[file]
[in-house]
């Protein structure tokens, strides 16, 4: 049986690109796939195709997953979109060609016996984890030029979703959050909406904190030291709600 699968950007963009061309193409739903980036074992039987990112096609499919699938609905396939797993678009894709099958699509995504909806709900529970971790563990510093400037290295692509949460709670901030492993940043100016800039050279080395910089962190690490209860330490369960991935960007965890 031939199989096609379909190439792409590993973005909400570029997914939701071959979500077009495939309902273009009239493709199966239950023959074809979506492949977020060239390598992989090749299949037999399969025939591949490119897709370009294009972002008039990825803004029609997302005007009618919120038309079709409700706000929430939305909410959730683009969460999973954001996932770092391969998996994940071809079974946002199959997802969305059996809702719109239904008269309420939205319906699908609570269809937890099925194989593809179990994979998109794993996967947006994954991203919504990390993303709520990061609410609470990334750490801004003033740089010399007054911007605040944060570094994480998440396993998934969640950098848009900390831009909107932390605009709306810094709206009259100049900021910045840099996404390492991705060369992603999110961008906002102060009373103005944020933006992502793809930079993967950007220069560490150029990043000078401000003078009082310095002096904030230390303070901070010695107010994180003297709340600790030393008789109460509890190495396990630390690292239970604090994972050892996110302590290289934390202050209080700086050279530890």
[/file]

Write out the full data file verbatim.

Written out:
[in-house]
């Protein structure tokens, strides 16, 4: 049986690109796939195709997953979109060609016996984890030029979703959050909406904190030291709600 699968950007963009061309193409739903980036074992039987990112096609499919699938609905396939797993678009894709099958699509995504909806709900529970971790563990510093400037290295692509949460709670901030492993940043100016800039050279080395910089962190690490209860330490369960991935960007965890 031939199989096609379909190439792409590993973005909400570029997914939701071959979500077009495939309902273009009239493709199966239950023959074809979506492949977020060239390598992989090749299949037999399969025939591949490119897709370009294009972002008039990825803004029609997302005007009618919120038309079709409700706000929430939305909410959730683009969460999973954001996932770092391969998996994940071809079974946002199959997802969305059996809702719109239904008269309420939205319906699908609570269809937890099925194989593809179990994979998109794993996967947006994954991203919504990390993303709520990061609410609470990334750490801004003033740089010399007054911007605040944060570094994480998440396993998934969640950098848009900390831009909107932390605009709306810094709206009259100049900021910045840099996404390492991705060369992603999110961008906002102060009373103005944020933006992502793809930079993967950007220069560490150029990043000078401000003078009082310095002096904030230390303070901070010695107010994180003297709340600790030393008789109460509890190495396990630390690292239970604090994972050892996110302590290289934390202050209080700086050279530890």